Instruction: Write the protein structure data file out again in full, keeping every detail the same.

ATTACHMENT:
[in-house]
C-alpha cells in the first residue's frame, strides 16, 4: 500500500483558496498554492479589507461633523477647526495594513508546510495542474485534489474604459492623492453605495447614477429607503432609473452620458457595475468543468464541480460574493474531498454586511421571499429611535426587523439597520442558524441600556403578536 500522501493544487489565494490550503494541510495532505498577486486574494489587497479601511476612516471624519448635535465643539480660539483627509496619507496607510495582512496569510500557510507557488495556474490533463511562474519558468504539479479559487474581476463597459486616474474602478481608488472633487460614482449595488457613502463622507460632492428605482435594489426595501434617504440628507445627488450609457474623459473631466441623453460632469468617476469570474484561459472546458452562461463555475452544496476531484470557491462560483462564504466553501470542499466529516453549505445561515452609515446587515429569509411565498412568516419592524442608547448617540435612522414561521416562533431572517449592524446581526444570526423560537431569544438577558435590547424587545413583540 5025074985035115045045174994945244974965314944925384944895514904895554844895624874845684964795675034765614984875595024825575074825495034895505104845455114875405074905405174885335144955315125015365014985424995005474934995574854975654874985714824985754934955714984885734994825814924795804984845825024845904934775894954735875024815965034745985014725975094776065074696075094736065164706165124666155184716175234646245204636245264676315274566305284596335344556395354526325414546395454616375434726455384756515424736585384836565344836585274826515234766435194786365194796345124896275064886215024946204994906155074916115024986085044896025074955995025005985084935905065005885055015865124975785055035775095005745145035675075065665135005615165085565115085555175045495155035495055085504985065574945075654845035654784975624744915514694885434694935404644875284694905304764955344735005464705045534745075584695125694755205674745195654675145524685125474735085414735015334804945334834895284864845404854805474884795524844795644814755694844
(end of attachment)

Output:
[in-house]
C-alpha cells in the first residue's frame, strides 16, 4: 500500500483558496498554492479589507461633523477647526495594513508546510495542474485534489474604459492623492453605495447614477429607503432609473452620458457595475468543468464541480460574493474531498454586511421571499429611535426587523439597520442558524441600556403578536 500522501493544487489565494490550503494541510495532505498577486486574494489587497479601511476612516471624519448635535465643539480660539483627509496619507496607510495582512496569510500557510507557488495556474490533463511562474519558468504539479479559487474581476463597459486616474474602478481608488472633487460614482449595488457613502463622507460632492428605482435594489426595501434617504440628507445627488450609457474623459473631466441623453460632469468617476469570474484561459472546458452562461463555475452544496476531484470557491462560483462564504466553501470542499466529516453549505445561515452609515446587515429569509411565498412568516419592524442608547448617540435612522414561521416562533431572517449592524446581526444570526423560537431569544438577558435590547424587545413583540 5025074985035115045045174994945244974965314944925384944895514904895554844895624874845684964795675034765614984875595024825575074825495034895505104845455114875405074905405174885335144955315125015365014985424995005474934995574854975654874985714824985754934955714984885734994825814924795804984845825024845904934775894954735875024815965034745985014725975094776065074696075094736065164706165124666155184716175234646245204636245264676315274566305284596335344556395354526325414546395454616375434726455384756515424736585384836565344836585274826515234766435194786365194796345124896275064886215024946204994906155074916115024986085044896025074955995025005985084935905065005885055015865124975785055035775095005745145035675075065665135005615165085565115085555175045495155035495055085504985065574945075654845035654784975624744915514694885434694935404644875284694905304764955344735005464705045534745075584695125694755205674745195654675145524685125474735085414735015334804945334834895284864845404854805474884795524844795644814755694844